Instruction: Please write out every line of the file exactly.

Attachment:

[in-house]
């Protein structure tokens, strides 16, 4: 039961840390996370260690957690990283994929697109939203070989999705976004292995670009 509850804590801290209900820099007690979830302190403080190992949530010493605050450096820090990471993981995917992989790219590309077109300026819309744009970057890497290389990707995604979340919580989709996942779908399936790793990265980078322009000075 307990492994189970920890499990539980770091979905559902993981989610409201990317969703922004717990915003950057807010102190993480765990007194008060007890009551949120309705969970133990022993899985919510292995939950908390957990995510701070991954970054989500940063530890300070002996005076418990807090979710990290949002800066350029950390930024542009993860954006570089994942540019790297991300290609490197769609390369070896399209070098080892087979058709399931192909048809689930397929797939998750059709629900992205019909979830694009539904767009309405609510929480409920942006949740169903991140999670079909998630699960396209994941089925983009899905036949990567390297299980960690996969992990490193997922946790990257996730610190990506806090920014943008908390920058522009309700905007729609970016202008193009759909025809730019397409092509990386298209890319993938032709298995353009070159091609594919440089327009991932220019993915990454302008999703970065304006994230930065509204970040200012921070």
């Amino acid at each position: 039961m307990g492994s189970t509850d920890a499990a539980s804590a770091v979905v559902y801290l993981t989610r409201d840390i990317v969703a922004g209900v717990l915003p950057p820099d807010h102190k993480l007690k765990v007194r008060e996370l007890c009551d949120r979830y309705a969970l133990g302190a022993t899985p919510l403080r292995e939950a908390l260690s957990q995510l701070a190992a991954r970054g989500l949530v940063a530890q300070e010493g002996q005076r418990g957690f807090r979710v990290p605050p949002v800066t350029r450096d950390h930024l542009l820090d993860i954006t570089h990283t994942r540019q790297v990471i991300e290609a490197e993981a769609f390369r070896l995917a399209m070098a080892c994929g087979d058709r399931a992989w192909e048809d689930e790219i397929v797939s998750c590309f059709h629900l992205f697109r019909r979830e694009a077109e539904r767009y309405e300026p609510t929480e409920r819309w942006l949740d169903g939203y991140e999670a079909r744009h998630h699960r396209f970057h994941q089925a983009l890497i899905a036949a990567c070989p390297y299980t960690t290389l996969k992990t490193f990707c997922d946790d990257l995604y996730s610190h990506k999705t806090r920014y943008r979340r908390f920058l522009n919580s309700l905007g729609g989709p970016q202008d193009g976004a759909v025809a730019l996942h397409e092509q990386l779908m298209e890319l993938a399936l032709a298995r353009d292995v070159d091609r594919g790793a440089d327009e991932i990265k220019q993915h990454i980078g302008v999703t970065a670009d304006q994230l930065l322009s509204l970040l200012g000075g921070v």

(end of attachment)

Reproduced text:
[in-house]
């Protein structure tokens, strides 16, 4: 039961840390996370260690957690990283994929697109939203070989999705976004292995670009 509850804590801290209900820099007690979830302190403080190992949530010493605050450096820090990471993981995917992989790219590309077109300026819309744009970057890497290389990707995604979340919580989709996942779908399936790793990265980078322009000075 307990492994189970920890499990539980770091979905559902993981989610409201990317969703922004717990915003950057807010102190993480765990007194008060007890009551949120309705969970133990022993899985919510292995939950908390957990995510701070991954970054989500940063530890300070002996005076418990807090979710990290949002800066350029950390930024542009993860954006570089994942540019790297991300290609490197769609390369070896399209070098080892087979058709399931192909048809689930397929797939998750059709629900992205019909979830694009539904767009309405609510929480409920942006949740169903991140999670079909998630699960396209994941089925983009899905036949990567390297299980960690996969992990490193997922946790990257996730610190990506806090920014943008908390920058522009309700905007729609970016202008193009759909025809730019397409092509990386298209890319993938032709298995353009070159091609594919440089327009991932220019993915990454302008999703970065304006994230930065509204970040200012921070």
């Amino acid at each position: 039961m307990g492994s189970t509850d920890a499990a539980s804590a770091v979905v559902y801290l993981t989610r409201d840390i990317v969703a922004g209900v717990l915003p950057p820099d807010h102190k993480l007690k765990v007194r008060e996370l007890c009551d949120r979830y309705a969970l133990g302190a022993t899985p919510l403080r292995e939950a908390l260690s957990q995510l701070a190992a991954r970054g989500l949530v940063a530890q300070e010493g002996q005076r418990g957690f807090r979710v990290p605050p949002v800066t350029r450096d950390h930024l542009l820090d993860i954006t570089h990283t994942r540019q790297v990471i991300e290609a490197e993981a769609f390369r070896l995917a399209m070098a080892c994929g087979d058709r399931a992989w192909e048809d689930e790219i397929v797939s998750c590309f059709h629900l992205f697109r019909r979830e694009a077109e539904r767009y309405e300026p609510t929480e409920r819309w942006l949740d169903g939203y991140e999670a079909r744009h998630h699960r396209f970057h994941q089925a983009l890497i899905a036949a990567c070989p390297y299980t960690t290389l996969k992990t490193f990707c997922d946790d990257l995604y996730s610190h990506k999705t806090r920014y943008r979340r908390f920058l522009n919580s309700l905007g729609g989709p970016q202008d193009g976004a759909v025809a730019l996942h397409e092509q990386l779908m298209e890319l993938a399936l032709a298995r353009d292995v070159d091609r594919g790793a440089d327009e991932i990265k220019q993915h990454i980078g302008v999703t970065a670009d304006q994230l930065l322009s509204l970040l200012g000075g921070v």